New York: Oil jumped the most in a week as an industry report showing a continued drawdown in US crude inventories added to concerns over a supply outlook that’s being threatened by rising tension in the Middle East.
Futures in New York rose as much as 1.6 per cent after closing up 0.3 per cent Tuesday.
The American Petroleum Institute reported nationwide stockpiles fell by 8.13 million barrels last week, according to people familiar with the data. That’s more than the median estimate for a 2.9 million barrel drop in a Bloomberg survey before Energy Information Administration figures due Wednesday.
After plunging almost 5 per cent last Tuesday, crude has clawed back most of those losses as Britain’s seizure of a tanker carrying Iranian crude and the risk of retaliation by the Islamic Republic kept investors wary. A resumption of US-China negotiations is providing some hope the trade war can be contained, while Federal Reserve Chairman Jerome Powell’s two-day testimony to Congress that starts Wednesday will be watched closely for clues on rate cuts.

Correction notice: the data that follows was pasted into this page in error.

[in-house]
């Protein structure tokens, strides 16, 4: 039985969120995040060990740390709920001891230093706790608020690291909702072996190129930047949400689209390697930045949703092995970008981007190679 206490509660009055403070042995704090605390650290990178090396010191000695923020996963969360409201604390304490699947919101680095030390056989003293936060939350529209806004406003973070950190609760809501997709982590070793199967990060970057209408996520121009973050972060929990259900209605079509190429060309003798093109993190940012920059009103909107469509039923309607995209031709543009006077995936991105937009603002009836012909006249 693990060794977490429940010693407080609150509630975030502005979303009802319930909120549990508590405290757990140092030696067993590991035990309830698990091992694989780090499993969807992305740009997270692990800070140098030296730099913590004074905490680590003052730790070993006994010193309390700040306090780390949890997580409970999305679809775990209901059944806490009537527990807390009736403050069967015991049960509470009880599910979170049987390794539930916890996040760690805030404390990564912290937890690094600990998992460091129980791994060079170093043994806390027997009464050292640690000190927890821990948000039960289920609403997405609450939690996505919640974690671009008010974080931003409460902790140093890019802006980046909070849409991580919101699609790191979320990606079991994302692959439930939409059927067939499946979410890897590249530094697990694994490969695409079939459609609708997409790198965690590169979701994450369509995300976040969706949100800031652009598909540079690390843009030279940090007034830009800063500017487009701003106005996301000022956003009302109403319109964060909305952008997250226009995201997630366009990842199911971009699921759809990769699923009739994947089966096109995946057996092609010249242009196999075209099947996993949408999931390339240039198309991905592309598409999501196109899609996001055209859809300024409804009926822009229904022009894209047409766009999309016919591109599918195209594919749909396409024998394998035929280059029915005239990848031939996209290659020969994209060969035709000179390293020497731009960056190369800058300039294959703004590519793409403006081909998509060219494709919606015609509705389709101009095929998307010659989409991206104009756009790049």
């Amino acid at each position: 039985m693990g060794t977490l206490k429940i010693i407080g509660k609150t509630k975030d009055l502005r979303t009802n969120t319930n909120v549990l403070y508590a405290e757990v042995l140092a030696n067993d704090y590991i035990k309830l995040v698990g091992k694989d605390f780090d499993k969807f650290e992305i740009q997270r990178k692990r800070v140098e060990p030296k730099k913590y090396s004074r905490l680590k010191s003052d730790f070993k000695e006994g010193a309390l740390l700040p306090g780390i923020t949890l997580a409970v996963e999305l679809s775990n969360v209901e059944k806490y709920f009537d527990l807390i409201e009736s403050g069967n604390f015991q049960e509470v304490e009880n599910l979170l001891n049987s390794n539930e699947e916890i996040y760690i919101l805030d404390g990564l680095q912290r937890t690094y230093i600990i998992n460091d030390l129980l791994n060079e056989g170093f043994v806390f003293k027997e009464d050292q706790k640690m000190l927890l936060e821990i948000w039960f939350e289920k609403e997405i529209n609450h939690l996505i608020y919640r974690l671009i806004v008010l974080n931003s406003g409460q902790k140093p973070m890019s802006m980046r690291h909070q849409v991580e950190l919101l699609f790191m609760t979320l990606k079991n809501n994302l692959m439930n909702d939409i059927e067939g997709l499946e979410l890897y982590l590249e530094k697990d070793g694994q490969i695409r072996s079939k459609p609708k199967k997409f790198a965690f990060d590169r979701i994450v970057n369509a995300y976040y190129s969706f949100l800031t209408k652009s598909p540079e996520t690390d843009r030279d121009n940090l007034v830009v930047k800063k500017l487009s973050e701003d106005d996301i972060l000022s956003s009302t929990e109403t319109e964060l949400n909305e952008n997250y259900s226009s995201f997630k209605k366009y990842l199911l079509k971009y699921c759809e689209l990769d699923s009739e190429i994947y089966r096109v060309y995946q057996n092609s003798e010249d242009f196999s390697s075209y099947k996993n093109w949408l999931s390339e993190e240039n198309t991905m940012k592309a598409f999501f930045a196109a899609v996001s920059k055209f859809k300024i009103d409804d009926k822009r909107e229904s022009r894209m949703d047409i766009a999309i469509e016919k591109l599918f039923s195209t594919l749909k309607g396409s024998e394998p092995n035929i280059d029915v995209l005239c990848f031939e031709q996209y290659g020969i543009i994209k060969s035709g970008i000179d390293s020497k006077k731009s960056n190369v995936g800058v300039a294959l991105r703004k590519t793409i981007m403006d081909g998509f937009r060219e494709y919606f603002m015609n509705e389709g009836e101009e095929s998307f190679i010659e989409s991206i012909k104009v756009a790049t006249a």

“The declining American inventories and Iran’s warmongering rhetoric pave the road further for bulls to make a comeback,” said Howie Lee, an economist at Oversea-Chinese Banking Corp. in Singapore. “But it promises to be a bumpy road ahead as there’s still a lot of concern about declining energy demand.”
West Texas Intermediate crude for August delivery gained 85 cents, or 1.5 per cent, to $58.68 a barrel on the New York Mercantile Exchange as of 9.48am in Singapore after rising as much as 92 cents earlier. The contract has rallied 4.3 per cent since last Tuesday’s close.
Brent for September settlement increased 67 cents, or 1 per cent, to $64.83 a barrel on the ICE Futures Europe Exchange. The contract closed 0.1 per cent higher on Tuesday. The global benchmark crude traded at a $6.05 premium to WTI for the same month.